We were all ‘Yellows’ then as this was the color we wore after the assassination of Ninoy, symbolizing our protest against this dastardly act, and our struggle to boot out the dictator Marcos from power and institute real reforms.
Some of us are no longer Yellows… Our perception of EDSA and our role in it runs counter to what is now being peddled mostly by those of the recent past administration. Our take is that EDSA is not an Aquino family franchise, nor just a mere booting out of the Marcos family. And this is not a narrative of entitlements of two families.
The Marcos Loyalist Reds…
The hundred yellow ribbons ‘round the old oak tree’ may soon be covered by Red ones as the influx of Marcos supporters slowly inched their way into the political consciousness during the past years from their solid base in the Marcos homeland in the north. This resurgence can be attributed to the tolerance…of President Fidel Ramos, a cousin, who allowed the return of the dictator’s remains under strict conditions agreed to by the Marcos family, which agreement was reneged upon, perhaps, with the quiet acquiescence of the FVR administration. This paved the way for the complete rehabilitation of the family by PRRD who has admitted to his own father’s debt of gratitude to the father Ferdinand and his own fondness for the son, Bongbong. The son also did his part by demonstrating filial love – a trait much valued by the Filipino. On his run for the vice presidency, the Filipino millennial responded in kind. They are a powerful and versatile force that has clearly distorted the equation—partially alienating the yellows.”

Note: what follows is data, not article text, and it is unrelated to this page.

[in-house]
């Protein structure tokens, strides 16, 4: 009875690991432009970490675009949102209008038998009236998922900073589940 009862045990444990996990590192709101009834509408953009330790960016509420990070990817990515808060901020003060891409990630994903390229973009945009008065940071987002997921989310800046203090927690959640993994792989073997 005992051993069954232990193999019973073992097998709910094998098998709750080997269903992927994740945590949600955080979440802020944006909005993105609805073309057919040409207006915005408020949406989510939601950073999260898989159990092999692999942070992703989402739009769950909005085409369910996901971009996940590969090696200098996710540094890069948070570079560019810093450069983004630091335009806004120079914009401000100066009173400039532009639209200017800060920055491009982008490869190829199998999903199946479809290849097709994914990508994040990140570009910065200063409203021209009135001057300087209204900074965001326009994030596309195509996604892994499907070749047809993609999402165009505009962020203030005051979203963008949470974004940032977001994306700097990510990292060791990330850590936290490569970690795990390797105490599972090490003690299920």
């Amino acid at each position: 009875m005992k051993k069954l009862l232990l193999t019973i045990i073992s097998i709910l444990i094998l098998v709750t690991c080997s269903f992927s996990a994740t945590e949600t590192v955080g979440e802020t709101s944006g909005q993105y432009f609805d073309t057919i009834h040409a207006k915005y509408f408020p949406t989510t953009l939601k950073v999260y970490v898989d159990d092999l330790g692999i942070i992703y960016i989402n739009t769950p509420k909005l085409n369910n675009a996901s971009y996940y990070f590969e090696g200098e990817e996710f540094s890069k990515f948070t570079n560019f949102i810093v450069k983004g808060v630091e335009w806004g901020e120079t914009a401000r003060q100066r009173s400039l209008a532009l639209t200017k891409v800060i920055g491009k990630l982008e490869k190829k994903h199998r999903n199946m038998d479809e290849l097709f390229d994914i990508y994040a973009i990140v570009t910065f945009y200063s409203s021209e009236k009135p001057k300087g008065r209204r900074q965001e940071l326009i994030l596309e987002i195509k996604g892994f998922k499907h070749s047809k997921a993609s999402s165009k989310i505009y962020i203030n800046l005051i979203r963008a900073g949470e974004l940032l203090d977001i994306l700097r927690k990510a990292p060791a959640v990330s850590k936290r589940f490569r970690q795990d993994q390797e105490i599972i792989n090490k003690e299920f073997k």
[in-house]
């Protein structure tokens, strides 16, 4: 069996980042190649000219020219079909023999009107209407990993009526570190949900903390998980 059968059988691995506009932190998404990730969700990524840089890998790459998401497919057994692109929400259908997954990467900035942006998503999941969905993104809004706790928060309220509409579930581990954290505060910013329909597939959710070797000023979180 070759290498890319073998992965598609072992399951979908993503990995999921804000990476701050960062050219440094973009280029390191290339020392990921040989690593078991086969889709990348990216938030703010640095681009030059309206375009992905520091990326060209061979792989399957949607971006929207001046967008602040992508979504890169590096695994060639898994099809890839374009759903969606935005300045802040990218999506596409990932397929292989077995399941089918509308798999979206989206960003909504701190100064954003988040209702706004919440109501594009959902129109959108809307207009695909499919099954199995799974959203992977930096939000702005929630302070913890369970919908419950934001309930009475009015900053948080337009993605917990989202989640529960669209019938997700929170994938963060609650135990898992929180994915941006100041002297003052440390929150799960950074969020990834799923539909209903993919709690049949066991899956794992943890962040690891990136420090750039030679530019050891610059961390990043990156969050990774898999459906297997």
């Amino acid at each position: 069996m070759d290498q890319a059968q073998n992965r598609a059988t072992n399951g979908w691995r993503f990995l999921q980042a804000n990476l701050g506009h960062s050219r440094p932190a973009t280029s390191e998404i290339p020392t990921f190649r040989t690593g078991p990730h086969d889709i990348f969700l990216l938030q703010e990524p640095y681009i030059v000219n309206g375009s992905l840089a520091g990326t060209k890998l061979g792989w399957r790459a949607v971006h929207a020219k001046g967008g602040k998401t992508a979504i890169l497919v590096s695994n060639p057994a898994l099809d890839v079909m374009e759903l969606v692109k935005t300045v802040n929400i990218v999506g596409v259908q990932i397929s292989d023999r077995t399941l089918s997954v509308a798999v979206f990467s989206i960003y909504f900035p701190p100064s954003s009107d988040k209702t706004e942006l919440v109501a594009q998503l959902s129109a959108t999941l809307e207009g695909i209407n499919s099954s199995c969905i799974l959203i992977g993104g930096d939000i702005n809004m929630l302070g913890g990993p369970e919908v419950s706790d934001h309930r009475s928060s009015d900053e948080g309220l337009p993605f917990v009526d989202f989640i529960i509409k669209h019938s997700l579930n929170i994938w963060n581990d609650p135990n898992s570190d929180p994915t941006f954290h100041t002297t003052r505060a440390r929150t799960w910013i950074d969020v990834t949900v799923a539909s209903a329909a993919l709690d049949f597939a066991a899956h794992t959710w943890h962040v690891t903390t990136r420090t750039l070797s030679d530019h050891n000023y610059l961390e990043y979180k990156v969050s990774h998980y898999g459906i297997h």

I wrote these words in the past. I stand by them. But my children and my grandchildren will have a different take. And it is inevitable and only proper. But I also wrote these in summation:
“Perhaps the colors, Yellow and Red, will lose their significance and everything negative attached to them. Perhaps, the rise of a leader (DU30) who was himself a product of EDSA but tried to heal its wounds is what is needed in this time and age.”
I close my EDSA memories with a tinge of hope.
(This column first appeared in The Manila Times issue of 22 February 2018, http://www.manilatimes.net/edsa-people-power-now/381896/. Lito Monico C. Lorenzana, a Dabawenyo based in Manila, served under four Philippine Presidents as a member of the Cabinet and several Commissions. A Harvard Kennedy School of Government-educated political technocrat, he was one of the prime movers of the Citizens Movement for Federal Philippines, Secretary General of the 2005 Consultative Commission, and one of the founders of the Centrist Democratic Party of the Philippines, Ang Partido ng Tunay na Demokrasya and the Centrist Democracy Political Institute)